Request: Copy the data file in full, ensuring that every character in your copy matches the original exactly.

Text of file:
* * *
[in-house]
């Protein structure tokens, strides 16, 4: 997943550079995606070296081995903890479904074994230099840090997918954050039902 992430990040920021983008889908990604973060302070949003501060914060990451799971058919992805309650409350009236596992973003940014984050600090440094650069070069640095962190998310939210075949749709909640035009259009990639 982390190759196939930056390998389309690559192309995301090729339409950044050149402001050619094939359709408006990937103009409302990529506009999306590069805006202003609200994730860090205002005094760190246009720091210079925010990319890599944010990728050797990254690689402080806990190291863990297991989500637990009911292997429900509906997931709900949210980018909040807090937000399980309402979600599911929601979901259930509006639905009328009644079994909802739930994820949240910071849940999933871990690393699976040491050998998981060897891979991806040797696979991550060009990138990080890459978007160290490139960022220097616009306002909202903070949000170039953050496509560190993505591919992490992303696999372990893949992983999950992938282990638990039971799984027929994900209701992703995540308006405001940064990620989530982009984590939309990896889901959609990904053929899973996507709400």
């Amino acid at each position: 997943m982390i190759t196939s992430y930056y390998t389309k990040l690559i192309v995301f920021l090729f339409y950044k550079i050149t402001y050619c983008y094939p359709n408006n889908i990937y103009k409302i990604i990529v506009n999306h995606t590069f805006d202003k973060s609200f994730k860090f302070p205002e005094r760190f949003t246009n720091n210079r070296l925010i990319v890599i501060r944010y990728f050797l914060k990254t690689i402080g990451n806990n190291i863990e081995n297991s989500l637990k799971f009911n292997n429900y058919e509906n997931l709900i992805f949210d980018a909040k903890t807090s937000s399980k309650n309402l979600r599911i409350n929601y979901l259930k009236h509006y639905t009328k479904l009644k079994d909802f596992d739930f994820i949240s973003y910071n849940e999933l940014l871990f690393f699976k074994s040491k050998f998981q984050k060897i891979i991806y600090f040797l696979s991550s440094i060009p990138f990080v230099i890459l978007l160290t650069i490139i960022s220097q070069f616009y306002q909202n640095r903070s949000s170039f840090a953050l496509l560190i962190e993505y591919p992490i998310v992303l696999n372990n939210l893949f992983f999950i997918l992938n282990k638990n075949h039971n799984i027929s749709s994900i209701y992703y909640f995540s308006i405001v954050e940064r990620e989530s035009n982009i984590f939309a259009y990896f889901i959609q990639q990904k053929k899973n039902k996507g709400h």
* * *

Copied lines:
[in-house]
């Protein structure tokens, strides 16, 4: 997943550079995606070296081995903890479904074994230099840090997918954050039902 992430990040920021983008889908990604973060302070949003501060914060990451799971058919992805309650409350009236596992973003940014984050600090440094650069070069640095962190998310939210075949749709909640035009259009990639 982390190759196939930056390998389309690559192309995301090729339409950044050149402001050619094939359709408006990937103009409302990529506009999306590069805006202003609200994730860090205002005094760190246009720091210079925010990319890599944010990728050797990254690689402080806990190291863990297991989500637990009911292997429900509906997931709900949210980018909040807090937000399980309402979600599911929601979901259930509006639905009328009644079994909802739930994820949240910071849940999933871990690393699976040491050998998981060897891979991806040797696979991550060009990138990080890459978007160290490139960022220097616009306002909202903070949000170039953050496509560190993505591919992490992303696999372990893949992983999950992938282990638990039971799984027929994900209701992703995540308006405001940064990620989530982009984590939309990896889901959609990904053929899973996507709400």
């Amino acid at each position: 997943m982390i190759t196939s992430y930056y390998t389309k990040l690559i192309v995301f920021l090729f339409y950044k550079i050149t402001y050619c983008y094939p359709n408006n889908i990937y103009k409302i990604i990529v506009n999306h995606t590069f805006d202003k973060s609200f994730k860090f302070p205002e005094r760190f949003t246009n720091n210079r070296l925010i990319v890599i501060r944010y990728f050797l914060k990254t690689i402080g990451n806990n190291i863990e081995n297991s989500l637990k799971f009911n292997n429900y058919e509906n997931l709900i992805f949210d980018a909040k903890t807090s937000s399980k309650n309402l979600r599911i409350n929601y979901l259930k009236h509006y639905t009328k479904l009644k079994d909802f596992d739930f994820i949240s973003y910071n849940e999933l940014l871990f690393f699976k074994s040491k050998f998981q984050k060897i891979i991806y600090f040797l696979s991550s440094i060009p990138f990080v230099i890459l978007l160290t650069i490139i960022s220097q070069f616009y306002q909202n640095r903070s949000s170039f840090a953050l496509l560190i962190e993505y591919p992490i998310v992303l696999n372990n939210l893949f992983f999950i997918l992938n282990k638990n075949h039971n799984i027929s749709s994900i209701y992703y909640f995540s308006i405001v954050e940064r990620e989530s035009n982009i984590f939309a259009y990896f889901i959609q990639q990904k053929k899973n039902k996507g709400h």